Consumers

Clinicians

9

16

77

72

14

12

.69

0.71

Advance directives are necessary because mental health consumers are at risk of their rights being breached.

Consumers

Clinicians

78

18

17

52

4

30

29.45

<0.0001

Legal status of advance directives

The Mental Health (Compulsory Assessment and Treatment) Act 1992 should override instructions contained within advance directives.

Consumers

Clinicians

17

42

53

55

30

3

17.34

0.002

I have an ambivalent attitude towards (advance directives). Whilst I see them as potentially empowering, and able to give a consumer a greater sense of autonomy/efficacy in negotiating their treatment with health providers, I am also aware they can be overridden. I hate the idea of setting up a false expectation. However, I think they are under-utilised, and can be very useful in enabling people to get the kind of help they would prefer when they are unable to articulate this due to illness. [Service provider respondent].

Perceptions of utility

Consumers’ and providers’ perceptions varied concerning the utility of ADs (Table 2). Interestingly, only 11% (n=8) of service providers agreed with the statement that they generally followed the instructions in an AD, while 15% (n=11) disagreed. One provider gave the following example:

…one consumer I have worked with several times has an advance directive that specifies which treatments are effective and tolerable for her. This has (in my opinion) really helped her to get better quickly and get out of hospital. A couple of times I have had to override advance directives that are mainly negative requests and exclude treatments that could be more effective.

While not statistically significant, consumers were less decided on whether clinicians generally followed the provisions of an AD, with 82% (n=18) neutral. Some consumers who have ADs reported these were effective: “I have used advance directives in the past. My wishes were adhered to in my subsequent times of crisis.” Others were less positive, with one consumer reporting: “I created my advance directive with non-DHB services. Unfortunately, no DHB staff follow it, and never have.”

There were significant differences in the responses of consumers and providers on two items in this category: the belief that “clinicians should make their own assessment about whether the instructions of an advance directive should be followed” (X2=7.83, p=0.02); and the idea that “advance directives are necessary because mental health consumers are at risk of their rights being breached” (X2=29.45, p<0.0001).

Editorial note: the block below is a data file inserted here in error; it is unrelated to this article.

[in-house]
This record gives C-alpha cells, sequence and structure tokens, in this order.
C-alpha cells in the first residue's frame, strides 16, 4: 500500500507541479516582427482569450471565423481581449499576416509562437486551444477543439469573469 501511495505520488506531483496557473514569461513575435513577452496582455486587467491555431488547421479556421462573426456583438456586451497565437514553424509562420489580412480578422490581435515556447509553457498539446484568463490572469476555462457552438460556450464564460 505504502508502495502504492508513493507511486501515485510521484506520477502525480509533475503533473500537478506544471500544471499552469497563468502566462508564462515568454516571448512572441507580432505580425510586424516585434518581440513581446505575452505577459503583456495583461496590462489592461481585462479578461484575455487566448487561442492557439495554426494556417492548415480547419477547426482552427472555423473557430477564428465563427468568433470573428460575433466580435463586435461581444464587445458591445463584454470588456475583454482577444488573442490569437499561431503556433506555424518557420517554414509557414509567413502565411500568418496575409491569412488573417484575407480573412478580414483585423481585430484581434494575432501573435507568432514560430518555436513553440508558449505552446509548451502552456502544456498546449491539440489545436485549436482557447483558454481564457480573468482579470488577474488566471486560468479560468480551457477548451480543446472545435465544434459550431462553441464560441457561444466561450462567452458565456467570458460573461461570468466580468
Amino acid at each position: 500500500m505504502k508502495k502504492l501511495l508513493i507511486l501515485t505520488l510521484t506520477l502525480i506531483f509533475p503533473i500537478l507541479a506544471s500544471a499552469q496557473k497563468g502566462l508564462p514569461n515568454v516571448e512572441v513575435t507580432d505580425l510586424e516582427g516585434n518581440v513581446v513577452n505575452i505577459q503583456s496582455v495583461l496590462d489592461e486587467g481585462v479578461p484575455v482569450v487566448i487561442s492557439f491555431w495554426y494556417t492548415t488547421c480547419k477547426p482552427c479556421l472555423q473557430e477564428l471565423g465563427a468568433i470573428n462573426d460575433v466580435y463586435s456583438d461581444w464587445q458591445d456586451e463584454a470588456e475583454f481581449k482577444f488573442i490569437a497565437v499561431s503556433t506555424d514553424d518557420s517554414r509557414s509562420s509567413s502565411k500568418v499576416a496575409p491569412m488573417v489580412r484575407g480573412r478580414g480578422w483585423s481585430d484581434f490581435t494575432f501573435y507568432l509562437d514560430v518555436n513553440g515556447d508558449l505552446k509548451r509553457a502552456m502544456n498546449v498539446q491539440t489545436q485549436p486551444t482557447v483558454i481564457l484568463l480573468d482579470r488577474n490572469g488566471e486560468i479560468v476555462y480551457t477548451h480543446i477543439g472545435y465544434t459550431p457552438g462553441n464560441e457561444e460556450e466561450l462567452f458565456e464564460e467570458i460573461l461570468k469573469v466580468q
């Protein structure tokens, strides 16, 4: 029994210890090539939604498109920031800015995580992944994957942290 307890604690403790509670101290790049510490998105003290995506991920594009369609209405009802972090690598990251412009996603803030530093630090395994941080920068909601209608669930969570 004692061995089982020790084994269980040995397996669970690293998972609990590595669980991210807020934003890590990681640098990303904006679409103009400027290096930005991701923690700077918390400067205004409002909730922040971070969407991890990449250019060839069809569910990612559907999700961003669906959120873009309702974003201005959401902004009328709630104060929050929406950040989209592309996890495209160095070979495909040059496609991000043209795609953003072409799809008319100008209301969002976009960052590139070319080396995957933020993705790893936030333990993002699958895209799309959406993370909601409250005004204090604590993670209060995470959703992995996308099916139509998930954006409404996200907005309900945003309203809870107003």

Legal status of ADs

Consumers and providers also differed in their views on whether the MHA should override instructions in an AD. These differences were statistically highly significant (X2=17.34, p=0.002), with 42% (n=31) of clinicians agreeing that the MHA should be able to prevail, while only 17% (n=4) of consumer respondents felt this should be the case. In addition, a significant majority of consumers (n=11, 78%) agreed that ADs were necessary because mental health consumers were at risk of having their rights breached.

These findings illustrate a continuing perception that clinicians hold significant power over mental health consumers in this context. One family member of a patient who died in inpatient care said:

Why do clinicians not offer this to all users of the service and include families in this discussion? Also, are advance directives ever respected since the Mental Health Act overrules everything and gives psychiatrists total power and control over people who are hurting? The power imbalance is huge.

General support for ADs

Table 3 illustrates broad support for ADs amongst the consumers, with the majority reporting they would definitely (n=18, 78%) or maybe (n=5, 22%) create one if given the chance.

Table 3: Support for ADs.

Support for ADs

 

 

Agree (%)

Maybe (%)

Disagree (%)

X2

p